Full Name
Aïssatou Aïcha Sow
Job Title
PhD Candidate
Armand-Frappier Santé Biotechnologie Research Center, Institut National de la Recherche Scientifique
City (Work Address)
State/Province/County (Work Address)
Speaker Bio
Aïssatou Aïcha Sow is a PhD candidate in molecular virology at Armand-Frappier Santé Biotechnologie Research Center (Institut national de la recherche scientifique, Quebec). She is part of Dr Laurent Chatel-Chaix’ team, and her project focuses on developing a novel in vivo model to study Zika virus pathogenesis. Her research is supported by Brain Canada Foundation. She is also the recipient of two excellence scholarships (Center of Excellence in Research on Orphan Diseases – Fondation Courtois and Armand-Frappier Foundation). Aïcha holds a B.Sc in Biomedical Sciences, a M.Sc in Biochemistry, and a Graduate Certificate in Global Health (Université de Montréal).
Aside from her research work, social involvement is a major part of her extra-curricular life. Over the past 18 months, she has served on the Canadian Society for Virology’s executive committee as the trainee representative. Aïcha has also been involved in science outreach. Her commitment to the values of Equity, Diversity, and Inclusion earned her a spot on the list of ‘Those who made the gender in 2020’ by the Gender in Geopolitics Institute.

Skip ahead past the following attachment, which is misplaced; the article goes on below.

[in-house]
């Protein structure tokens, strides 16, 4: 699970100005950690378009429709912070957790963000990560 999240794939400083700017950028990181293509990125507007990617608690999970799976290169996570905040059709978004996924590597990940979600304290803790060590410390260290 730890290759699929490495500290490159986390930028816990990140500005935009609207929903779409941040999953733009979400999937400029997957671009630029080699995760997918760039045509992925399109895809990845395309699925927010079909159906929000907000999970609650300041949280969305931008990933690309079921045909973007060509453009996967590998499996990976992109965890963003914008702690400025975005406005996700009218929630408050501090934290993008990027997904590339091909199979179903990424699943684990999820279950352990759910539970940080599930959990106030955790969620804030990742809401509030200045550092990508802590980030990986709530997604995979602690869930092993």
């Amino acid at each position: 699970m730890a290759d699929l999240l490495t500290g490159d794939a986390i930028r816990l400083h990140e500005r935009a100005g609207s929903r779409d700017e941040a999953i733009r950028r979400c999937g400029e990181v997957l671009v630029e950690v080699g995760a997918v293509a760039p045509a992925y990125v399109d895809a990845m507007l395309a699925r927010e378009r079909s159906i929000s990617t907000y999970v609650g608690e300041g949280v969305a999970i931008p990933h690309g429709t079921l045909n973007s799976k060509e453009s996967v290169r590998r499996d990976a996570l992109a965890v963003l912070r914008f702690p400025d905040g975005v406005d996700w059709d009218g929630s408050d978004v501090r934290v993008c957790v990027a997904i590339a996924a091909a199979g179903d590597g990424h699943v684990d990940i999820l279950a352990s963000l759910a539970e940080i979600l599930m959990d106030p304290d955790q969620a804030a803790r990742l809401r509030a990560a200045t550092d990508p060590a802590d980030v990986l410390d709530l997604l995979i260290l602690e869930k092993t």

Abstract Title
A novel zebrafish-based in vivo model of Zika virus infection unveils NS4A as a key viral determinant of neuropathogenesis
Abstract Summary
Infection of pregnant women by Zika virus (ZIKV) can cause in newborns neurodevelopmental defects, which viral determinants are poorly defined. Murine models studying ZIKV neurovirulence have several limitations in terms of cost, time, ethics, cell imaging, and genetic manipulation. Thus, alternative animal models to study the early development of the ZIKV-infected brain are required.
Zebrafish is a powerful tool for studying human neurological and infectious diseases. Optically transparent, it is ideal for imaging labelled specific neural cell populations. Considering this, we aimed to develop a zebrafish in vivo model of ZIKV infection to study viral neuropathogenesis.

Eighty percent of zebrafish larvae infected with ZIKV exhibited developmental defects. TUNEL assays showed an increased apoptosis in the brain following ZIKV infection. This correlated with a decrease in head size and in neural progenitor cell abundance, and drastic mobility impairments. Importantly, these defects were reversed when the larvae were treated with the flaviviral inhibitor NITD008, which decreased viral load more than 150-fold, unambiguously demonstrating that ZIKV replicates in zebrafish. Whole animal immunostaining revealed infection foci in the hindbrain and in the spinal cord, supporting that ZIKV replicates in the central nervous system. Furthermore, expression of viral protein NS4A alone recapitulated morphological defects, demonstrating that NS4A is a key determinant in ZIKV neurovirulence.

Overall, our data unveil the zebrafish larva as a model for ZIKV infection with neurological phenotypes comparable to those in humans. This model will enable better understanding of host determinants required for ZIKV neuropathogenesis given its flexibility for genetic manipulations.
Aïssatou Aïcha Sow